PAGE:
Forest Insect and Disease Newsletter

Forest tent caterpillar in the Northeastern Region

image: Forest tent Caterpillar egg mass

Egg Mass of Forest tent caterpillar.

One mass contain 100 to 350 eggs.

Forest tent caterpillar (FTC) defoliation was mapped during the aerial survey in Pine, Aitkin and Crow Wing Counties.  A few small areas of defoliation were also mapped in Itasca, Carlton, St Louis and Lake Counties but there were many reports of caterpillar sightings.  Last year was certainly not an outbreak year in the northeast, but how about this year? Will it be safe to go in the woods, have picnics, camping trips or even outdoor weddings?

Based on the low numbers of egg masses found in most locations, it's looking like this year will be similar to last year. An egg mass or two were found in a couple of spots but no egg masses were found on the majority of  egg mass survey plots.  The one exception to this was that enough egg masses were found in the parking lot of the Burning Tree Plaza in Duluth.  Since surveying for FTC egg masses usually involves cutting down three trees and counting all the egg masses in the crowns, some Forest Health survey work is best done late at night, for obvious reasons. Of course with the FTC population low and spotty in the NE, searching for egg masses would be expected to be very hit or miss. Likely there will be some scattered locations that experience noticeable defoliation this next summer while most of the Region will see little or none.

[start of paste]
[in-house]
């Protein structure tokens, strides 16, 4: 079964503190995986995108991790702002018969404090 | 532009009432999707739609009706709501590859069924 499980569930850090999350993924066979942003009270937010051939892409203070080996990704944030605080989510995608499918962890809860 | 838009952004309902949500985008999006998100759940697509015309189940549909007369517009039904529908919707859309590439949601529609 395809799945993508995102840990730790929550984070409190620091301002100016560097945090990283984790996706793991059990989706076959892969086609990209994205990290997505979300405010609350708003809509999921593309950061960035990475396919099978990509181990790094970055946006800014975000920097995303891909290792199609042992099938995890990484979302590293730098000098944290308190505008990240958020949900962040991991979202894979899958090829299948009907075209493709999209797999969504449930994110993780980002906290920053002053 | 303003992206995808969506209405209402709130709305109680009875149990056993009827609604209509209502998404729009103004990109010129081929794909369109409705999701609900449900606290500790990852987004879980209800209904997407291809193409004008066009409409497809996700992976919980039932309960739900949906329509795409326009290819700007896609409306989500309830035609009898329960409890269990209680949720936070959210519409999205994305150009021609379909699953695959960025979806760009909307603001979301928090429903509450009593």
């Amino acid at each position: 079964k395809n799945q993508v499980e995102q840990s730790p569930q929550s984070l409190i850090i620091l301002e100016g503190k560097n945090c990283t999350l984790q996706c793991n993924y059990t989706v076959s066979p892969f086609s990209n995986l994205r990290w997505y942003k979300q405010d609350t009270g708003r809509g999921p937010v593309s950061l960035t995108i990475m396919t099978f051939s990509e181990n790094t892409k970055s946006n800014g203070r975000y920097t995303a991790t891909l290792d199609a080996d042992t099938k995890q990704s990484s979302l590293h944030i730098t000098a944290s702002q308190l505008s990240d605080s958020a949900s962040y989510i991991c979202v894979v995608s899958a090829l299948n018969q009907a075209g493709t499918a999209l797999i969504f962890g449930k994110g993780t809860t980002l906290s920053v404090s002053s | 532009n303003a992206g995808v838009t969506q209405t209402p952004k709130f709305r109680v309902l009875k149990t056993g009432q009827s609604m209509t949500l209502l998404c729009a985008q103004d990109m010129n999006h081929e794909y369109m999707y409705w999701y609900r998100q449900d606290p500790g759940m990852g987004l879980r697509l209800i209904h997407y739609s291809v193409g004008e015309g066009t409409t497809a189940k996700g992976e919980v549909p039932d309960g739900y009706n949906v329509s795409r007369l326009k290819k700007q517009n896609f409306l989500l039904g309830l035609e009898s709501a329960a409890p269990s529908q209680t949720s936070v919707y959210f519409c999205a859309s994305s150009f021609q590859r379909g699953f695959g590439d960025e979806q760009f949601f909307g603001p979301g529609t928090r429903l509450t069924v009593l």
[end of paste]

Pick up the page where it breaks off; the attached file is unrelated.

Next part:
With the early spring followed by freezing temperatures, cold rains as well as snow, additional questions might be whether the FTC eggs hatched early and did the caterpillars survive?  As of April 20, the egg masses had not yet hatched near Nisswa in Crow Wing. Some clones of aspen had begun to leaf out before the cold weather and snow. A few of the small leaves have browning on the edge, but most of the leaves appear to have suffered no damage at all. So at least for now it appears that both our caterpillars and leaves are safe and sound waiting for the snow to melt and warm temperatures to return.